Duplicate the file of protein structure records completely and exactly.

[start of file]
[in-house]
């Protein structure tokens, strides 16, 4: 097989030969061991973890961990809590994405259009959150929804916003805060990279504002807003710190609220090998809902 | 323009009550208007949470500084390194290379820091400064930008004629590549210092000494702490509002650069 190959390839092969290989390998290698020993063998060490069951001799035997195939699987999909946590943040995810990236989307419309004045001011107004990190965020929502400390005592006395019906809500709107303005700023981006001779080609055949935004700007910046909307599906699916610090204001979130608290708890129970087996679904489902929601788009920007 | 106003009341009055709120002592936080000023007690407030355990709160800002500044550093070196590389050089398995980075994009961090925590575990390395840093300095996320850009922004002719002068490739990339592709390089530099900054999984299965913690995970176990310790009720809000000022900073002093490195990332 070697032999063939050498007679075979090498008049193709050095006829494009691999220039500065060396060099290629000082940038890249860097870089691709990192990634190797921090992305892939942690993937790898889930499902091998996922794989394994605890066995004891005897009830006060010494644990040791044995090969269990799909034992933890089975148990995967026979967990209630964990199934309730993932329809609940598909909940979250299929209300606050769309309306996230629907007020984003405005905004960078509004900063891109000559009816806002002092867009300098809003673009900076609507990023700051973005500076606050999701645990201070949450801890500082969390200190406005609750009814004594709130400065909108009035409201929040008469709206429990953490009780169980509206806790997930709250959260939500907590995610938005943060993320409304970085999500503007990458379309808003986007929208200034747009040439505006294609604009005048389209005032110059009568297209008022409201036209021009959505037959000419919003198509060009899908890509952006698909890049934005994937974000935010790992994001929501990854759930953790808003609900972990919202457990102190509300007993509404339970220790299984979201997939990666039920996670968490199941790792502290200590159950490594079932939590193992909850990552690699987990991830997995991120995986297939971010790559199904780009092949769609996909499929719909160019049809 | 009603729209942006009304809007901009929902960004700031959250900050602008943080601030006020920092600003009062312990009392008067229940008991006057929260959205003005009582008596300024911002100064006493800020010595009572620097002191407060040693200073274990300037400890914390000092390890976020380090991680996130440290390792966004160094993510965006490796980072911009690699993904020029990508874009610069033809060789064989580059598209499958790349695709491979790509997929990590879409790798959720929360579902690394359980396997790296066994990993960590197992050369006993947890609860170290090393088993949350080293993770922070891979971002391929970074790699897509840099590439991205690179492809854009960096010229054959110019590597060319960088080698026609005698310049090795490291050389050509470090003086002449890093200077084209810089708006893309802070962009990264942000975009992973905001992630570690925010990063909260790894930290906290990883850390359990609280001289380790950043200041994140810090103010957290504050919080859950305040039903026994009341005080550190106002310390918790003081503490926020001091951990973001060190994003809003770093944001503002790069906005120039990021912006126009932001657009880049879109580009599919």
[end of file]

[in-house]
């Protein structure tokens, strides 16, 4: 097989030969061991973890961990809590994405259009959150929804916003805060990279504002807003710190609220090998809902 | 323009009550208007949470500084390194290379820091400064930008004629590549210092000494702490509002650069 190959390839092969290989390998290698020993063998060490069951001799035997195939699987999909946590943040995810990236989307419309004045001011107004990190965020929502400390005592006395019906809500709107303005700023981006001779080609055949935004700007910046909307599906699916610090204001979130608290708890129970087996679904489902929601788009920007 | 106003009341009055709120002592936080000023007690407030355990709160800002500044550093070196590389050089398995980075994009961090925590575990390395840093300095996320850009922004002719002068490739990339592709390089530099900054999984299965913690995970176990310790009720809000000022900073002093490195990332 070697032999063939050498007679075979090498008049193709050095006829494009691999220039500065060396060099290629000082940038890249860097870089691709990192990634190797921090992305892939942690993937790898889930499902091998996922794989394994605890066995004891005897009830006060010494644990040791044995090969269990799909034992933890089975148990995967026979967990209630964990199934309730993932329809609940598909909940979250299929209300606050769309309306996230629907007020984003405005905004960078509004900063891109000559009816806002002092867009300098809003673009900076609507990023700051973005500076606050999701645990201070949450801890500082969390200190406005609750009814004594709130400065909108009035409201929040008469709206429990953490009780169980509206806790997930709250959260939500907590995610938005943060993320409304970085999500503007990458379309808003986007929208200034747009040439505006294609604009005048389209005032110059009568297209008022409201036209021009959505037959000419919003198509060009899908890509952006698909890049934005994937974000935010790992994001929501990854759930953790808003609900972990919202457990102190509300007993509404339970220790299984979201997939990666039920996670968490199941790792502290200590159950490594079932939590193992909850990552690699987990991830997995991120995986297939971010790559199904780009092949769609996909499929719909160019049809 | 009603729209942006009304809007901009929902960004700031959250900050602008943080601030006020920092600003009062312990009392008067229940008991006057929260959205003005009582008596300024911002100064006493800020010595009572620097002191407060040693200073274990300037400890914390000092390890976020380090991680996130440290390792966004160094993510965006490796980072911009690699993904020029990508874009610069033809060789064989580059598209499958790349695709491979790509997929990590879409790798959720929360579902690394359980396997790296066994990993960590197992050369006993947890609860170290090393088993949350080293993770922070891979971002391929970074790699897509840099590439991205690179492809854009960096010229054959110019590597060319960088080698026609005698310049090795490291050389050509470090003086002449890093200077084209810089708006893309802070962009990264942000975009992973905001992630570690925010990063909260790894930290906290990883850390359990609280001289380790950043200041994140810090103010957290504050919080859950305040039903026994009341005080550190106002310390918790003081503490926020001091951990973001060190994003809003770093944001503002790069906005120039990021912006126009932001657009880049879109580009599919």